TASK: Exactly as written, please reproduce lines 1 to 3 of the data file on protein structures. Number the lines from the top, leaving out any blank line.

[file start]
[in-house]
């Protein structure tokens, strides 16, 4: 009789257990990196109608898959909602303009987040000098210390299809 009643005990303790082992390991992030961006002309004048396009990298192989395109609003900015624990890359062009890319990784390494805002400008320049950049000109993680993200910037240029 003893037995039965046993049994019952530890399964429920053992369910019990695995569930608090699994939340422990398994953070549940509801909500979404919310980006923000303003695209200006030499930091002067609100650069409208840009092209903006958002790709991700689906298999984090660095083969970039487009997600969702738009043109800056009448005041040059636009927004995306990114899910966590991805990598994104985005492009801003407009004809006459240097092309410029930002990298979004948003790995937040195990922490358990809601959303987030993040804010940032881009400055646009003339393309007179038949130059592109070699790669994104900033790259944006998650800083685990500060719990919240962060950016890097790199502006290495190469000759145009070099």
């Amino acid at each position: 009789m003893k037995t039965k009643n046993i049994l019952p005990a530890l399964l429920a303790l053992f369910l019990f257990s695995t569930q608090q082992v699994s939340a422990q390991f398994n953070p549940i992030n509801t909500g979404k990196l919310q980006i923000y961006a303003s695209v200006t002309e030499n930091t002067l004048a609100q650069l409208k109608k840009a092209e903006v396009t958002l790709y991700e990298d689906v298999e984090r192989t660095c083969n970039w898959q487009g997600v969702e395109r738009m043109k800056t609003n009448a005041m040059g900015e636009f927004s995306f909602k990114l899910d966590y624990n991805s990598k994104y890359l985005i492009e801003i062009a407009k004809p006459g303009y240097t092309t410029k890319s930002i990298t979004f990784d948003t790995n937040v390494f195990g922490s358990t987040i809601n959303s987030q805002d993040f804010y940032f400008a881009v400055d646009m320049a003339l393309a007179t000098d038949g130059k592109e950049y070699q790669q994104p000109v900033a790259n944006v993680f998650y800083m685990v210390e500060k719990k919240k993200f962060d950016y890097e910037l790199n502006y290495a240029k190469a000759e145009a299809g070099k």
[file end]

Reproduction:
[in-house]
């Protein structure tokens, strides 16, 4: 009789257990990196109608898959909602303009987040000098210390299809 009643005990303790082992390991992030961006002309004048396009990298192989395109609003900015624990890359062009890319990784390494805002400008320049950049000109993680993200910037240029 003893037995039965046993049994019952530890399964429920053992369910019990695995569930608090699994939340422990398994953070549940509801909500979404919310980006923000303003695209200006030499930091002067609100650069409208840009092209903006958002790709991700689906298999984090660095083969970039487009997600969702738009043109800056009448005041040059636009927004995306990114899910966590991805990598994104985005492009801003407009004809006459240097092309410029930002990298979004948003790995937040195990922490358990809601959303987030993040804010940032881009400055646009003339393309007179038949130059592109070699790669994104900033790259944006998650800083685990500060719990919240962060950016890097790199502006290495190469000759145009070099």
């Amino acid at each position: 009789m003893k037995t039965k009643n046993i049994l019952p005990a530890l399964l429920a303790l053992f369910l019990f257990s695995t569930q608090q082992v699994s939340a422990q390991f398994n953070p549940i992030n509801t909500g979404k990196l919310q980006i923000y961006a303003s695209v200006t002309e030499n930091t002067l004048a609100q650069l409208k109608k840009a092209e903006v396009t958002l790709y991700e990298d689906v298999e984090r192989t660095c083969n970039w898959q487009g997600v969702e395109r738009m043109k800056t609003n009448a005041m040059g900015e636009f927004s995306f909602k990114l899910d966590y624990n991805s990598k994104y890359l985005i492009e801003i062009a407009k004809p006459g303009y240097t092309t410029k890319s930002i990298t979004f990784d948003t790995n937040v390494f195990g922490s358990t987040i809601n959303s987030q805002d993040f804010y940032f400008a881009v400055d646009m320049a003339l393309a007179t000098d038949g130059k592109e950049y070699q790669q994104p000109v900033a790259n944006v993680f998650y800083m685990v210390e500060k719990k919240k993200f962060d950016y890097e910037l790199n502006y290495a240029k190469a000759e145009a299809g070099k």